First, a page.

TIME FOR INEFFICIENCY
Hal Pepinsky, firstname.lastname@example.org, pepinsky.blogspot.com
August 23, 2011
I’m listening to an NPR “Fresh Air” interview with Mark Levinson about his book: The Great A&P and the struggle for small business in America. As I begin this blog, Mr. Levinson is focuses my attention on the consequences of an cultural imperative for economic efficiency aka productivity aka real growth, in Levinson’s case learning lessons from the rise and fall of the first US national grocery market chain.
In Levinson’s and other current economic/political jargon, human labor is by definition inefficient. Levinson’s analysis of A&P’s rise and fall reminds me of E. F. Shumacher’s 1975 book Small is beautiful: economics as if people mattered, where he celebrated “appropriate technology,” since embraced as “intermediate technology” (see practicalaction.org). One of Schumacher’s principles was that the average machine should cost no more than three years the wages of the worker using it. He also celebrated an owner’s decision to bequeath his business to his workers with the condition that any time any of their businesses got to having 300 workers, they would in turn incubate another worker owned business so as to stay small enough to be democratically manageable. I have fond memories of this book. It has profoundly shaped my thinking. Today I’m left by Levinson thinking about how to create jobs.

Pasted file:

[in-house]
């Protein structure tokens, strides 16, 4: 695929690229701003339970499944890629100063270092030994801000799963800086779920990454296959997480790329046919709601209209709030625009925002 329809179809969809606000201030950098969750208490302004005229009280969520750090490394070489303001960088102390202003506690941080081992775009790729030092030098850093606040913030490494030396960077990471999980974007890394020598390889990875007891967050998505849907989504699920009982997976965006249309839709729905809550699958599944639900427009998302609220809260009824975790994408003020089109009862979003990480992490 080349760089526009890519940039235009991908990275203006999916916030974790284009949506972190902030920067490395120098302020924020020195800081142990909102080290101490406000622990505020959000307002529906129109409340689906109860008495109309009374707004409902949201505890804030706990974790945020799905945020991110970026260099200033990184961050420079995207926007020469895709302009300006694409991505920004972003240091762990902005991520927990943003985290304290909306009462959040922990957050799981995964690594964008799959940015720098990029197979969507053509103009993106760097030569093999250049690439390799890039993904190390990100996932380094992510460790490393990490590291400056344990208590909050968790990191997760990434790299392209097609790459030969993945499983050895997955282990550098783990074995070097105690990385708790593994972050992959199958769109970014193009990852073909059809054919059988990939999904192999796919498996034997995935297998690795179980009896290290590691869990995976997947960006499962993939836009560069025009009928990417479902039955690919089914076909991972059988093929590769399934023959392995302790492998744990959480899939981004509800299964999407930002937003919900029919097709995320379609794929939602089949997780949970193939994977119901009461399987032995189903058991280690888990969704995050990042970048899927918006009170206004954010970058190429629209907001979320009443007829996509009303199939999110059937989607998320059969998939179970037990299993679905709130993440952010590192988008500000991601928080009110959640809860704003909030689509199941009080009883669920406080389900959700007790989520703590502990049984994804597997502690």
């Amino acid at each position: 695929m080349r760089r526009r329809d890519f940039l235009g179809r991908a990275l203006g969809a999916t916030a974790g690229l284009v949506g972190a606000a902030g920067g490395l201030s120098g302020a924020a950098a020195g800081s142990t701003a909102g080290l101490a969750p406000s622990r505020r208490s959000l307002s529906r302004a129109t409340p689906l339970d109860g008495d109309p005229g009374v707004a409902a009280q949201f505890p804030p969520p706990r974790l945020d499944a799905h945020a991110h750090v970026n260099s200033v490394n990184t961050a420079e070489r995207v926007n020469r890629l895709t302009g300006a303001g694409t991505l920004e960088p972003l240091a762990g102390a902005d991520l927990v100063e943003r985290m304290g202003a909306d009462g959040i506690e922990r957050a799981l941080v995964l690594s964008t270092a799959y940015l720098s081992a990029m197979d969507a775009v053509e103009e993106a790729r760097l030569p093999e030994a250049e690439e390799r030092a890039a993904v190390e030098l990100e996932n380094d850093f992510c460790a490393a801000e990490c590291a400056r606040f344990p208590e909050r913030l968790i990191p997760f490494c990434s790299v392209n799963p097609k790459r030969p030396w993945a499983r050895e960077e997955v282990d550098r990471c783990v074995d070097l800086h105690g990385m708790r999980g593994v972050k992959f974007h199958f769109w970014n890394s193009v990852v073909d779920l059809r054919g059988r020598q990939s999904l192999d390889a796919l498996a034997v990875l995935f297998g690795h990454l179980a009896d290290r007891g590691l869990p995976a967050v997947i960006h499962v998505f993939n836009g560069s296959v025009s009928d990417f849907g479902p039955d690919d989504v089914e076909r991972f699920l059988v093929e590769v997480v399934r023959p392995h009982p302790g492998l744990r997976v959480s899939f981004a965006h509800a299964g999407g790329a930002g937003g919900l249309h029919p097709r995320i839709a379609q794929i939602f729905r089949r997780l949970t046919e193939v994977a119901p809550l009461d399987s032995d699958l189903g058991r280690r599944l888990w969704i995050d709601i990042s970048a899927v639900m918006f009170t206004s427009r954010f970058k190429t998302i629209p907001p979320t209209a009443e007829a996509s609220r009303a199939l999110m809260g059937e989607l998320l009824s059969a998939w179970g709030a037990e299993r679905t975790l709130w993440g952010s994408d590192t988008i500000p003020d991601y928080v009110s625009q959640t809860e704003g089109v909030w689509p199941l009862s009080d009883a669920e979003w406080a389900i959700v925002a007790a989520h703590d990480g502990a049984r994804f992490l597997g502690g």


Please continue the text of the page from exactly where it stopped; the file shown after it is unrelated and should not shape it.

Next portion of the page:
Sustaining human labor is in liberal economic terms by definition non-competitive, inefficient, unproductive. Under the force of neo-liberalism, worldwide, joblessness of youth and pressure on elders to create and yield jobs (aka “fighting corruption”) drives political upheaval. The only path I see to creating jobs and relieving upheaval is inefficiency, where we support ourselves more locally to pay more among ourselves to enjoy the services of our own nearest, and by extension, potentially dearest. Perhaps one day in my country the national government will be relegated to collecting the most regressive taxes, as on property, sales, and tobacco taxes, and as in the Netherlands and Scandinavia, the primary income tax collector will be the municipality. One way or another, jobs will “recover” locally if at all. Global “recovery” will concentrate only wealth, not jobs. L&p hal